Hey there! Today’s post is another one in myÂ Featured Bloggers series.
Written by the lovely Ruth, this one’s full of brilliant recommendations by a blogger whose opinion I always trust!
If you’re based in the Midlands or you’re planning a holiday in Birmingham or its surrounding areas, this post is perfect for Instagram-ready places to check out.
Over to Ruth!
My name is Ruth and you can find my blog at www.ruthmillington.co.uk. Like Nati, I promote the arts and culture, particularly in Birmingham (where I live) and the Midlands (which I explore on weekend trips). I recently met with Nati for a coffee at the lovely York’s Cafe and we decided to exchange arts-related posts on our blogs!
Nati has put together a brilliant guide on how to enjoy the West Midlandsâ€™ arts scene without breaking the bank, which you can find here. For my guest post Iâ€™ve listed the top 8 bars and cafÃ©s for culture lovers in the Midlands.
The Midlands has a rich history and cultural heritage. Famous artists and writers from the area include many of the Pre-Raphaelite artists, including Edward Burne-Jones who was born in Birmingham. And did you know J.R.R. Tolkienâ€™s Middle-earth was inspired by his surroundings in the Midlands? Today, the region is still thriving with artists and creatives. So where are the best bars and cafes for culture lovers in the Midlands? From busy city centres to the calming countryside, here are my top 8 picks.
This is the perfect place for Pre-Raphaelite art lovers. The tea-room is set within the National Trust property, Wightwick Manor, known for its collection of Victorian art and crafts. Artworks include paintings by Edward Burne-Jones, Dante Gabriel Rossetti and John Everett Millais. The tea-room serves up traditional scones, cream and a range of jams. Thereâ€™s a good selection of teas, too. Take a wander around the house, gardens (and tempting shop) afterwards.
If 20-inch pizzas, an all-day brunch and cocktails sound like your thing, head to Yorks. It also sits proudly at the front of Ikon Gallery, which has a diverse programme of contemporary art exhibitions. When the weather is good (summer isnâ€™t quite over yet) you can sit outside, in pretty Oozells Square. Inside, youâ€™ll find the walls covered in changing local artworks, and exposed brickwork celebrates the character of the original 1800s building.
Seven Sins is situated in Birminghamâ€™s creative quarter, Digbeth. Just outside the Custard Factory, I was first enticed inside by a sign announcing â€˜Coffee that doesnâ€™t suckâ€™. Luckily, this wasnâ€™t false marketing. The coffee was strong, and I loved the surrounding art-covered walls (all by local Birmingham artists). By day Seven Sins serves coffee, teas, and speciality hot chocolates including red velvet and an indulgent peanut butter hot chocolate. It also serves up cold coffee cocktails by night, and theyâ€™re just as strong as the daytime cappuccinos.
With ping pong tables, old German movie posters and graffiti-covered walls, you might think youâ€™re in East Berlin. Instead, Das Kino is a gem in Nottinghamâ€™s Lace Market. I recommend the thin-crust, stone-baked pizzas (which you can order by the metre), German beers and special selection of gin and tonics.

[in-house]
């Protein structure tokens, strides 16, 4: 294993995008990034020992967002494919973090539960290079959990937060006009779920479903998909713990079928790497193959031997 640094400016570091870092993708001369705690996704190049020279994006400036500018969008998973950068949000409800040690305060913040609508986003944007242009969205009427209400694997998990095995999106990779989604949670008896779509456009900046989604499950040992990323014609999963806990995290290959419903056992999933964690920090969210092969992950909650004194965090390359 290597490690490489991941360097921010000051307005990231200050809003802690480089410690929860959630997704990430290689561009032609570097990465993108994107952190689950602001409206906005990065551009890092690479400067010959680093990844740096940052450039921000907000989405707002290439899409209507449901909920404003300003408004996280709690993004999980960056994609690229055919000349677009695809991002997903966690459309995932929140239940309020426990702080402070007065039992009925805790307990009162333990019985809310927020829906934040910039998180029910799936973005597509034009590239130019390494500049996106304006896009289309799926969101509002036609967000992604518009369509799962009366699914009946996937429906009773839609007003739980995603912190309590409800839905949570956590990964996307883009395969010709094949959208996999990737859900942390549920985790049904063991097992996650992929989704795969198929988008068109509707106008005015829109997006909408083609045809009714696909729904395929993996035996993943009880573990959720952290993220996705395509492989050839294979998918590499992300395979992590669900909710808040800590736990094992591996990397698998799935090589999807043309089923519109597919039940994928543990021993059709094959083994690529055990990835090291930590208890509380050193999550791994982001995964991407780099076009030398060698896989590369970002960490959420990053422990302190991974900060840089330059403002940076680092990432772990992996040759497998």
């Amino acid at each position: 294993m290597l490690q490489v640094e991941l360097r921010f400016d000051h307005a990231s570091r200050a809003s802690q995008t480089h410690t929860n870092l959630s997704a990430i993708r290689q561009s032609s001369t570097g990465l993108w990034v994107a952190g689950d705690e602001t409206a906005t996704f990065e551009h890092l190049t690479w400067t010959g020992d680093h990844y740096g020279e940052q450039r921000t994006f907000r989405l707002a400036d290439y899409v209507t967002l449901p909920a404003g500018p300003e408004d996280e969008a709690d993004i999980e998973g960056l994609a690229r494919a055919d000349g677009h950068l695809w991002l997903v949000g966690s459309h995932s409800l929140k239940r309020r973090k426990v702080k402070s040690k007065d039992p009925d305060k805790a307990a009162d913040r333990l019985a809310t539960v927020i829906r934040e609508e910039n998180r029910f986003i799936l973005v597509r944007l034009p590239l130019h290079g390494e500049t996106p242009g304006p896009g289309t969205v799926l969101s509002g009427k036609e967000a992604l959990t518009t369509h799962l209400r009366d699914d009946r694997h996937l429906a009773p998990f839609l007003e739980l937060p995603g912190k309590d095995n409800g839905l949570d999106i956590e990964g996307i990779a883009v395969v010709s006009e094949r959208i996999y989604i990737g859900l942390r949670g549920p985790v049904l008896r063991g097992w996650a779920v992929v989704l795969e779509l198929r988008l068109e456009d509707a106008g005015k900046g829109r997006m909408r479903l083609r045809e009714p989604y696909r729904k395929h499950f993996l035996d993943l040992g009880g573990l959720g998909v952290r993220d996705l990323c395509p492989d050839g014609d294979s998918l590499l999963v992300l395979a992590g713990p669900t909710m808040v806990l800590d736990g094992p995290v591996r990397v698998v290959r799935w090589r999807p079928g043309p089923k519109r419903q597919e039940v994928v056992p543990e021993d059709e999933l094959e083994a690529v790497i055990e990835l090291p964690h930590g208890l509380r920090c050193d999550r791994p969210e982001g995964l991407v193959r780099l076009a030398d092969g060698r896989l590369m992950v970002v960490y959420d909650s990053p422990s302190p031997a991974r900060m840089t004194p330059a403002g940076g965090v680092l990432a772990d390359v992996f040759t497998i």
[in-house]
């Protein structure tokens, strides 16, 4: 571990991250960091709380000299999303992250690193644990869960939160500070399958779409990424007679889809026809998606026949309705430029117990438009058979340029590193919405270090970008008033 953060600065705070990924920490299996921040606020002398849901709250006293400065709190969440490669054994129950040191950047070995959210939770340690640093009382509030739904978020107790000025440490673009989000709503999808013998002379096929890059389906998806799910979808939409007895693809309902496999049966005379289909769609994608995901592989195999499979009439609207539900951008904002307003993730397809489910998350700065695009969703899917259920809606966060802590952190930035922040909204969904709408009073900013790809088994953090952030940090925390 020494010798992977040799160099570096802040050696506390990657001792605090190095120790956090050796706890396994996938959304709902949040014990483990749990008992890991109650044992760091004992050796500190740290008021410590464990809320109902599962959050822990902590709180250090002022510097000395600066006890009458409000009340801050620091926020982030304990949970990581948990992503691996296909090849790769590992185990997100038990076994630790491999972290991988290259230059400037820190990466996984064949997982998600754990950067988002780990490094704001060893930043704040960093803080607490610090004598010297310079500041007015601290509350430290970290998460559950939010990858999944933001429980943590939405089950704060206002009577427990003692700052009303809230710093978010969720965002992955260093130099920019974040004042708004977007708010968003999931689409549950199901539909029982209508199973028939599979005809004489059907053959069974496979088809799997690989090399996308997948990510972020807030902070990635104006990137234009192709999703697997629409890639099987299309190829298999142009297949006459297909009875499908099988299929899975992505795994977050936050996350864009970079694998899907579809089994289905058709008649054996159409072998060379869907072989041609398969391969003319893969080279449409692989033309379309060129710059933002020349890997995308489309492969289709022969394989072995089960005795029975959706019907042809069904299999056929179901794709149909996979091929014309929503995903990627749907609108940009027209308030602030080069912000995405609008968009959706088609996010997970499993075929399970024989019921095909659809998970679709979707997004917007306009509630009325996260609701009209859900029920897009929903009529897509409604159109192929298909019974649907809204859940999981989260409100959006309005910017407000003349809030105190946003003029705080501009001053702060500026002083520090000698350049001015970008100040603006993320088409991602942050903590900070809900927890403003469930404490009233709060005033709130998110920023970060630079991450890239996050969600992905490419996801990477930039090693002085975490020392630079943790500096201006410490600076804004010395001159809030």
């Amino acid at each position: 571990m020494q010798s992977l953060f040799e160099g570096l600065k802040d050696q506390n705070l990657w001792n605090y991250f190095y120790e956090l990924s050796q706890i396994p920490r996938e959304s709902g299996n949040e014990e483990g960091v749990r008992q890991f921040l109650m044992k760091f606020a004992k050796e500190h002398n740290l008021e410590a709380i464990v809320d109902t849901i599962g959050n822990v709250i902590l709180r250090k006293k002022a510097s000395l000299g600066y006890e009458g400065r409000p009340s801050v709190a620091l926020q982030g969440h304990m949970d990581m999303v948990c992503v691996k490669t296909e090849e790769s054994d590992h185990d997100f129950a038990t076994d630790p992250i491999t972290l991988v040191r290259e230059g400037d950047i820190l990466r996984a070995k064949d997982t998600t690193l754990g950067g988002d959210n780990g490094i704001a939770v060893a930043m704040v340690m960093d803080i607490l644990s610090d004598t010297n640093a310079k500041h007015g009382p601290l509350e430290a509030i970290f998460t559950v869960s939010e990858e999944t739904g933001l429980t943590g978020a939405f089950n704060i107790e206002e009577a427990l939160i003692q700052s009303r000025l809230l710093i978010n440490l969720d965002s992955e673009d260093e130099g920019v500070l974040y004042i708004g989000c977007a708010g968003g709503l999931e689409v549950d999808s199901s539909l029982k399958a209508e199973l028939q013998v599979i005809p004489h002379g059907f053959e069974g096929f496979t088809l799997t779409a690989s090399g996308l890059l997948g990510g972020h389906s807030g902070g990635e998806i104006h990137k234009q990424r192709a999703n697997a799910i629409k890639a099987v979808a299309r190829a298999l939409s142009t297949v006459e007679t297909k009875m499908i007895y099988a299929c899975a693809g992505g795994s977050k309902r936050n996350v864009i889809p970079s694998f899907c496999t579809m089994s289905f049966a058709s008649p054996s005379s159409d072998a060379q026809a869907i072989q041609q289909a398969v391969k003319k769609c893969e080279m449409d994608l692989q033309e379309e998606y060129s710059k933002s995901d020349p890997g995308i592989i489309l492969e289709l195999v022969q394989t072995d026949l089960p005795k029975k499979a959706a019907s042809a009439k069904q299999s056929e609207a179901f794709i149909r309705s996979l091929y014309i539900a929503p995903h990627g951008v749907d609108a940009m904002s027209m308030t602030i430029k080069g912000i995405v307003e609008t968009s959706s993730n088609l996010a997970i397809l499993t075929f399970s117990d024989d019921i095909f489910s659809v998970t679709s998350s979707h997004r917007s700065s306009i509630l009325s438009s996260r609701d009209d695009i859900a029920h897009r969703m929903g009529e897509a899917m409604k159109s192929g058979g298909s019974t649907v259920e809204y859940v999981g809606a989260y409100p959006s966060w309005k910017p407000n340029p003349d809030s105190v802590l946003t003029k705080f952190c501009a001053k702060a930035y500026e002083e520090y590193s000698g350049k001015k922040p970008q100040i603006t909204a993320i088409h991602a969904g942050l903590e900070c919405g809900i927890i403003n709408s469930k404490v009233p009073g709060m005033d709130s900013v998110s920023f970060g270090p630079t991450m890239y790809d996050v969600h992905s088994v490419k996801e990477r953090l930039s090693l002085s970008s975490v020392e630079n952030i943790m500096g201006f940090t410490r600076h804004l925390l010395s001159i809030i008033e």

A restored Victorian Grade II listed building, this is a unique bar in Nottingham city centre. Across four floors, each of the bars has a distinct feel, from the intimate space of a gentlemanâ€™s club on floor one, to an outdoor-indoor experience in the loft. The team regularly change the dÃ©cor: the last time I went the terrace was decorated as a Japanese garden, filled with cherry blossom. And the cocktails are just as creative and fun.
The University of Leicesterâ€™s Attenborough Arts Centre was inspired by the work of filmmaker, actor and arts patron Richard Attenborough. Today, it continues to host three contemporary art exhibitions each year. It also has a charming CafÃ© Bar. Itâ€™s a relaxed venue serving freshly-made sandwiches (starting at just Â£1.90) and cakes, alongside St. Martins Coffee, a popular local coffee roaster. The licensed bar also serves beers, wine and spirits if youâ€™re after something stronger to accompany the art.
With or without Melbourne, I love a day trip to the historic city of Lichfield. But head to 32/34 Bird street and allow Melbourne to make your day even brighter. With graffiti-covered walls, this cute cafÃ© offers Vegan brownies and hot chocolates, beetroot lattes and dairy-free flat whites. One for lovers of â€˜properâ€™ coffee. And their creative Instagram feed is worth a follow.
The National Trust’s Shugborough Estate consists of an impressive Georgian mansion and walled garden. More importantly, it was reimagined by Tolkien (who lived nearby) as the House of a Hundred Chimney in his Middle Earth. After following a Tolkien Trail(link: https://www.staffordshire.gov.uk/leisure/librariesnew/whatson/local-history-walks/Tolkien-Trail-booklet-Revised-2nd-Edition-2017.pdf) make a visit to the Canalside cafÃ©. Overlooking the picturesque Trent and Mersey Canal, it serves traditional tea, coffee, cake and sandwiches.
featured photo: Hockley Arts Club
photos in chronological order:Â David @ Marchwood on Visualhunt.com / Birmingham Mail / Seven Sins / Bar Magazine / Hockley Arts Club / University of Leicester / Melbourne Cafe / Enjoy Staffordshire